28 AUGUST 2019 / Find Yourself Dozing Off during their Concert? They’ll be Thrilled.

At some point, we’ve all had the experience of listening to a song that resonates so deeply it feels it must have been written just for us. For kids whose parents take part in Carnegie Hall’s Lullaby Project, this may actually be the case.

The Lullaby Project empowers new parents to write original lullabies, tailor-made for their children. The project pairs Carnegie Hall teaching musicians with recent or expecting parents in homeless shelters, correctional facilities, refugee camps, foster care, healthcare contexts, and elsewhere. Through the process of creating a personalized lullaby from scratch, in which parents reflect on what they wish for their children, the project aims to deepen the bond between parent and child and support the health of the mothers who take part.

The project began in New York City in 2011 through the Weill Music Institute at Carnegie Hall, one of the United States’ premier music institutions. In 2018, the Stavros Niarchos Foundation (SNF) made a two-year grant to support the project. Through partnerships with local organizations around the world, Carnegie Hall has shared the project from Australia to South Korea to Greece, and beyond. In North America, coverage through partner organizations extends from the eastern edge of Newfoundland in Canada to Anchorage, Alaska. So far, lullabies have been written in more than 20 different languages, and in this season alone, parents collectively created more than 600 lullabies.

In Greece, Aristotle University of Thessaloniki implements the program in the country’s second city, while El Sistema Greece carries it out in Athens. El Sistema Greece, which has repeatedly appeared at the annual SNFestival, has also brought the Lullaby Project to the Stavros Niarchos Foundation Cultural Center (SNFCC) in Athens two years running. El Sistema focuses on the power of music to foster social inclusion, working on the project with parents who are refugees, hail from a variety of Athens neighborhoods, and are incarcerated at the Thebes Women’s Correctional Facility. At the Thebes facility, children under the age of three live with their mothers, and SNF recently made a grant to help equip a creative play space for kids at the prison.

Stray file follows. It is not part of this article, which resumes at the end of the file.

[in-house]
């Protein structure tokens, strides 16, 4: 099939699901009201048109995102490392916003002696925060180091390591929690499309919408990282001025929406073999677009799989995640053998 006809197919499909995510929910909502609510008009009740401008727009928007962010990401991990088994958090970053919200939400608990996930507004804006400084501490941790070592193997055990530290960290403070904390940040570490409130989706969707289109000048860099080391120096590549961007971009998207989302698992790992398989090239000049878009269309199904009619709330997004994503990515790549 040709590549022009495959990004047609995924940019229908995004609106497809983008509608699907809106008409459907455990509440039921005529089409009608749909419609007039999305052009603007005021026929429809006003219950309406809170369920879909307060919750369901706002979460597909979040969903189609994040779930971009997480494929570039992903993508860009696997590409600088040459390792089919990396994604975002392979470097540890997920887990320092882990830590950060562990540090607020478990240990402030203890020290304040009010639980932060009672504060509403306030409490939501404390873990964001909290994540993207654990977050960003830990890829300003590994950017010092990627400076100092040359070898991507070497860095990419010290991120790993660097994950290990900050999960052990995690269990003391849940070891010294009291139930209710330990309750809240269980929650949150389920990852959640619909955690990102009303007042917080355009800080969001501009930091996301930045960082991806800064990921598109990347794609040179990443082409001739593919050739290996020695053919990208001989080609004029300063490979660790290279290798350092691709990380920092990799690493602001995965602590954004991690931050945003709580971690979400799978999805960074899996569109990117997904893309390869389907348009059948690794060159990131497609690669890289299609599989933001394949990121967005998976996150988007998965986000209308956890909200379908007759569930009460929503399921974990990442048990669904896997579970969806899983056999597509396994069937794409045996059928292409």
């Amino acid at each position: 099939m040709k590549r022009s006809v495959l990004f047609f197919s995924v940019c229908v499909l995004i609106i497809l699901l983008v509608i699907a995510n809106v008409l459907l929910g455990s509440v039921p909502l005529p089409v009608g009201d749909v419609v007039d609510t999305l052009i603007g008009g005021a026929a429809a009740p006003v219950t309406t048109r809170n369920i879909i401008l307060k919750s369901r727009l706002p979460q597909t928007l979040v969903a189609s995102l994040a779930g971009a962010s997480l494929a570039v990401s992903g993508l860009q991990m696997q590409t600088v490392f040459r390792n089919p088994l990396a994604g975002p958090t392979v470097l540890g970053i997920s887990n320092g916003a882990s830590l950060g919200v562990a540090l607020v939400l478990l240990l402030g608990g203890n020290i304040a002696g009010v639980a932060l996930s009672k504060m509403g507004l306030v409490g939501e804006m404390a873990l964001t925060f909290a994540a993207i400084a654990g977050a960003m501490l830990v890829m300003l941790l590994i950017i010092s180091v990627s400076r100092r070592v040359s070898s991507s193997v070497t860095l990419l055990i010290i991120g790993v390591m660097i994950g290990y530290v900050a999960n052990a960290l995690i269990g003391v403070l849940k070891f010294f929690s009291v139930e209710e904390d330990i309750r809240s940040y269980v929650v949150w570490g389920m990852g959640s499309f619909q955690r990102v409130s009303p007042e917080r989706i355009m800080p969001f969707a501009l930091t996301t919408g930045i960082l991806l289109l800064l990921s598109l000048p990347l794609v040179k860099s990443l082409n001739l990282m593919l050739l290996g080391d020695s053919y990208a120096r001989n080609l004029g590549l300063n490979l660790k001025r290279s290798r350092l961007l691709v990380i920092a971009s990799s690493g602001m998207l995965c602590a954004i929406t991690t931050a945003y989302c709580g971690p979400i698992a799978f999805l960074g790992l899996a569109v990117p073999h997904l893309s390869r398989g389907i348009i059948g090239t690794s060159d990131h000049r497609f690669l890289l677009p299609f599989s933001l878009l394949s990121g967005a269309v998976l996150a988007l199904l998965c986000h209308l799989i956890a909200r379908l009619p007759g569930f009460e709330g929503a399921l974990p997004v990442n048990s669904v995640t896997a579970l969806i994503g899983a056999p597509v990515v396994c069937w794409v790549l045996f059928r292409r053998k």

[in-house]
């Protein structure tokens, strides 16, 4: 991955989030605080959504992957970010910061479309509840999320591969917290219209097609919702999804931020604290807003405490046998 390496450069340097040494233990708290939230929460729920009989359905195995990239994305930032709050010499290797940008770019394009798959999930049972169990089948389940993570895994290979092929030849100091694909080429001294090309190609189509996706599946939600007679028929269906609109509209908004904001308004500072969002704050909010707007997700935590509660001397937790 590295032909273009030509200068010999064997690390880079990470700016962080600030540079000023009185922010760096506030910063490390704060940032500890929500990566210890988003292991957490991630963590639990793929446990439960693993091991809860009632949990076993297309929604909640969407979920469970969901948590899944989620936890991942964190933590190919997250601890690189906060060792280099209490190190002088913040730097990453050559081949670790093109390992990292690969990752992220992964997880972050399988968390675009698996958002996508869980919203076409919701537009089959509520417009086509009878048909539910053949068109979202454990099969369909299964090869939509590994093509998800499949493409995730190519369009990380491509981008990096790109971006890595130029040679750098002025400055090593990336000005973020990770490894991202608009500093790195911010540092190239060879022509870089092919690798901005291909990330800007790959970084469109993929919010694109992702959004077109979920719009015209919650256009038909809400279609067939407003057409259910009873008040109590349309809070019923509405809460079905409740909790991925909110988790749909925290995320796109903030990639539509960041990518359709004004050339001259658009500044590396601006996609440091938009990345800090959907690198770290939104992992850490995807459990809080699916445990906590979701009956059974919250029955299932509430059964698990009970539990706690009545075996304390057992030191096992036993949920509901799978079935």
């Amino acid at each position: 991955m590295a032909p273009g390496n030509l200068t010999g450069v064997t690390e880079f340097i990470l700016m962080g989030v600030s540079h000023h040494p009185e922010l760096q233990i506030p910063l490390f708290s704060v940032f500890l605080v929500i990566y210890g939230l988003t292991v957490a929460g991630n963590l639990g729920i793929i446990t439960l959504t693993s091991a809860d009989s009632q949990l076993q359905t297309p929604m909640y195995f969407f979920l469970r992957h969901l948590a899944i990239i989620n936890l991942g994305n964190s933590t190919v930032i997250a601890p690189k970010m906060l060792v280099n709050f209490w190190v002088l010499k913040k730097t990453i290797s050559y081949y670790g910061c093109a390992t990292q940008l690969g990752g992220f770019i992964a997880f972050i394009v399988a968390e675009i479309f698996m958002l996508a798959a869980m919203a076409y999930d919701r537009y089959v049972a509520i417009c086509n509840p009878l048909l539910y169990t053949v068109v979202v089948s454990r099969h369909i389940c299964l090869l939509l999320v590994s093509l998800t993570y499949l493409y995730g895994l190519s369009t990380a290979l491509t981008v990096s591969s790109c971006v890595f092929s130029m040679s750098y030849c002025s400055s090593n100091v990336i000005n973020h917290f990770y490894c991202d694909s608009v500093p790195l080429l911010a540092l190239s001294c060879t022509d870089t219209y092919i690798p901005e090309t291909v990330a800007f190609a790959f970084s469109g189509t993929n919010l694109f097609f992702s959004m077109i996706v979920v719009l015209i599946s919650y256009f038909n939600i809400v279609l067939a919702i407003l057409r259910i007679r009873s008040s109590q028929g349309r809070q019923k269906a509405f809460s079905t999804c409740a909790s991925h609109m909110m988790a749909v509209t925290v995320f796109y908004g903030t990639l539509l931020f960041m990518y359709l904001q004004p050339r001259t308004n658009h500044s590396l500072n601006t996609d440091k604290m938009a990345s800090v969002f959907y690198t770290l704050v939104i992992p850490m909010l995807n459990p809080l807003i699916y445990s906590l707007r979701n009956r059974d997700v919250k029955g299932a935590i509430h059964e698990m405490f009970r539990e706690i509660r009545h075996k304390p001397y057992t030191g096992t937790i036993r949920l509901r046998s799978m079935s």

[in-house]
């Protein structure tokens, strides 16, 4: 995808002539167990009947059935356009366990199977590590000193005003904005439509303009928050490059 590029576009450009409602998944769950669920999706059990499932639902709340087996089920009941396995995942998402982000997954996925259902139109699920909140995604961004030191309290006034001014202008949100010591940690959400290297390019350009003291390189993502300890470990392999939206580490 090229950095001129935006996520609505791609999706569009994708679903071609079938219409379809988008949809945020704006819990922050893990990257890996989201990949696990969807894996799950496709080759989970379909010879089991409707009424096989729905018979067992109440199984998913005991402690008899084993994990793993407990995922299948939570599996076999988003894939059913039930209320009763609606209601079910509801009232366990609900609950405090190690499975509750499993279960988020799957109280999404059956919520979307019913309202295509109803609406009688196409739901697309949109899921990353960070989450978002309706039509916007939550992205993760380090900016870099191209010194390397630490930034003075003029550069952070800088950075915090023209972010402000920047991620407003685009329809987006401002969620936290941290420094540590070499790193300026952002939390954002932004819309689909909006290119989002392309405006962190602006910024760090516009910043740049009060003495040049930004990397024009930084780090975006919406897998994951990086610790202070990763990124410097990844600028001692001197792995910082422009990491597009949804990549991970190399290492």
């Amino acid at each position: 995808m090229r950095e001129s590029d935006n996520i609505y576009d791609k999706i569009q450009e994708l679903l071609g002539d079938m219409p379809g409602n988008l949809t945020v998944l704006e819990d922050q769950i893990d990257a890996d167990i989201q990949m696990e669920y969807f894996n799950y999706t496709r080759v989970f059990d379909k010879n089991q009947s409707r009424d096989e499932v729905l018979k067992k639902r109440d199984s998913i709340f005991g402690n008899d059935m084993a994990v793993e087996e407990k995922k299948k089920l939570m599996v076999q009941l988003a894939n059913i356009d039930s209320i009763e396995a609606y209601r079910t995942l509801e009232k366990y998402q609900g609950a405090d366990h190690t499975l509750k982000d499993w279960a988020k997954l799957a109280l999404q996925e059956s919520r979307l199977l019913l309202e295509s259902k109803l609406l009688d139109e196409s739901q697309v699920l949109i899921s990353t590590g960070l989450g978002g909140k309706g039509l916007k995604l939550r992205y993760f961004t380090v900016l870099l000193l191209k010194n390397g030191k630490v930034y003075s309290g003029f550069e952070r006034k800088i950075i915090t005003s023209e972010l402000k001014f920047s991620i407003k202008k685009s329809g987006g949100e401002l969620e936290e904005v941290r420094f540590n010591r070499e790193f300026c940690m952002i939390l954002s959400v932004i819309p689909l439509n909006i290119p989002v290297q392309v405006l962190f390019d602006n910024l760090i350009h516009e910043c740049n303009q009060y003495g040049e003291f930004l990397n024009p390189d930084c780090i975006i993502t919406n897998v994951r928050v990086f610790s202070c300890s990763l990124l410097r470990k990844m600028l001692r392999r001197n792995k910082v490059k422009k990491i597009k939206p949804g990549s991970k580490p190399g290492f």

The 2018-2019 season of the Lullaby Project came to a close with concerts celebrating the lullaby creations—and their creators. At the end of May, a concert at Carnegie Hall presented lullabies written this season in New York, Maine, Texas, Florida, and Toronto, as well as one written near Athens in collaboration with El Sistema Greece. Then, in June, the lullabies created through the El Sistema-Carnegie Hall collaboration in Athens were performed in free concert at the SNFCC’s Alternative Stage, at which an excerpt of the earlier Lullaby Project concert in New York was streamed.

Sample a selection of songs, linked below, from the performance at Carnegie Hall below, or dive right in to the full concert.

Ten Toes Down for You
By Alicia, with teaching artist Saskia
For many parents, the lullaby-creation process begins with writing a letter to their child. The letter Alicia wrote to her son Elijah ended with an expression that teaching artist Saskia Lane hadn’t heard before: “ten toes down for you.” Alicia explained to Saskia that it means standing strong for someone else.
Read the lyrics

My Beautiful Young Man
By Janayha, with teaching artist Juana
Janayha, at the concert with her son Liam, who she says is “the part of me that I was able to give to the world,” performed her lullaby herself.
Read the lyrics

Baby Boy Bryce
By Kiana, with teaching artist Jean
Not all lullabies are made to lull. Kiana, who worked with teaching artist Jean Rohe at Riker’s Island, New York City’s main jail, wanted a lullaby that would reflect her two-year-old son Bryce’s energetic personality.
Read the lyrics

Lorin na min
An anonymous couple, with teaching artist Sun Tailor
Drawing inspiration from an old lullaby sung by one of their grandmothers, this song was written in the Skaramagas refugee camp near Athens by a young Syrian couple, collaborating with teaching artist Sun Tailor through El Sistema Greece.
Read the lyrics

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